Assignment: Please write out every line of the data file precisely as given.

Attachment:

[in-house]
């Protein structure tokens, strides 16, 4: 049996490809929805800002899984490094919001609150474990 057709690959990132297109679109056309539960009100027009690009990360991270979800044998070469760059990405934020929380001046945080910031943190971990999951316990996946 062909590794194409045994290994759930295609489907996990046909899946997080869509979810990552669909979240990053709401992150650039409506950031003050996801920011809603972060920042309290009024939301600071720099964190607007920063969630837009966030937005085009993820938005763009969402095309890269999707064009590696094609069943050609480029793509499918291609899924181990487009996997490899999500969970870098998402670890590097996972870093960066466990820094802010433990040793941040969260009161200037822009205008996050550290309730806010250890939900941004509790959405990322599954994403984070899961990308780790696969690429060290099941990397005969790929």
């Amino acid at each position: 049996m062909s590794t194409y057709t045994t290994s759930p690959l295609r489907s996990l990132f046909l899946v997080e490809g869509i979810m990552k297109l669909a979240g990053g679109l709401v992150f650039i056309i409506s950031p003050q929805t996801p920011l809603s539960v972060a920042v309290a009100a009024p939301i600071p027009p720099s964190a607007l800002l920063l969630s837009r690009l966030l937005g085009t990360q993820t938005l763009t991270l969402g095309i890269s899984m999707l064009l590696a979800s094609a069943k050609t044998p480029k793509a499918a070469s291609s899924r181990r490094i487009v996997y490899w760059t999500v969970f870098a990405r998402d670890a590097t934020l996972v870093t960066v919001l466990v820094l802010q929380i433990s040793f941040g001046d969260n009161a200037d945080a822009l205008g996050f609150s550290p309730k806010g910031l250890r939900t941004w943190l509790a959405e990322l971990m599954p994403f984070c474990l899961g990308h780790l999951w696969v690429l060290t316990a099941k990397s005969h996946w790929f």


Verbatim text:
[in-house]
């Protein structure tokens, strides 16, 4: 049996490809929805800002899984490094919001609150474990 057709690959990132297109679109056309539960009100027009690009990360991270979800044998070469760059990405934020929380001046945080910031943190971990999951316990996946 062909590794194409045994290994759930295609489907996990046909899946997080869509979810990552669909979240990053709401992150650039409506950031003050996801920011809603972060920042309290009024939301600071720099964190607007920063969630837009966030937005085009993820938005763009969402095309890269999707064009590696094609069943050609480029793509499918291609899924181990487009996997490899999500969970870098998402670890590097996972870093960066466990820094802010433990040793941040969260009161200037822009205008996050550290309730806010250890939900941004509790959405990322599954994403984070899961990308780790696969690429060290099941990397005969790929």
């Amino acid at each position: 049996m062909s590794t194409y057709t045994t290994s759930p690959l295609r489907s996990l990132f046909l899946v997080e490809g869509i979810m990552k297109l669909a979240g990053g679109l709401v992150f650039i056309i409506s950031p003050q929805t996801p920011l809603s539960v972060a920042v309290a009100a009024p939301i600071p027009p720099s964190a607007l800002l920063l969630s837009r690009l966030l937005g085009t990360q993820t938005l763009t991270l969402g095309i890269s899984m999707l064009l590696a979800s094609a069943k050609t044998p480029k793509a499918a070469s291609s899924r181990r490094i487009v996997y490899w760059t999500v969970f870098a990405r998402d670890a590097t934020l996972v870093t960066v919001l466990v820094l802010q929380i433990s040793f941040g001046d969260n009161a200037d945080a822009l205008g996050f609150s550290p309730k806010g910031l250890r939900t941004w943190l509790a959405e990322l971990m599954p994403f984070c474990l899961g990308h780790l999951w696969v690429l060290t316990a099941k990397s005969h996946w790929f």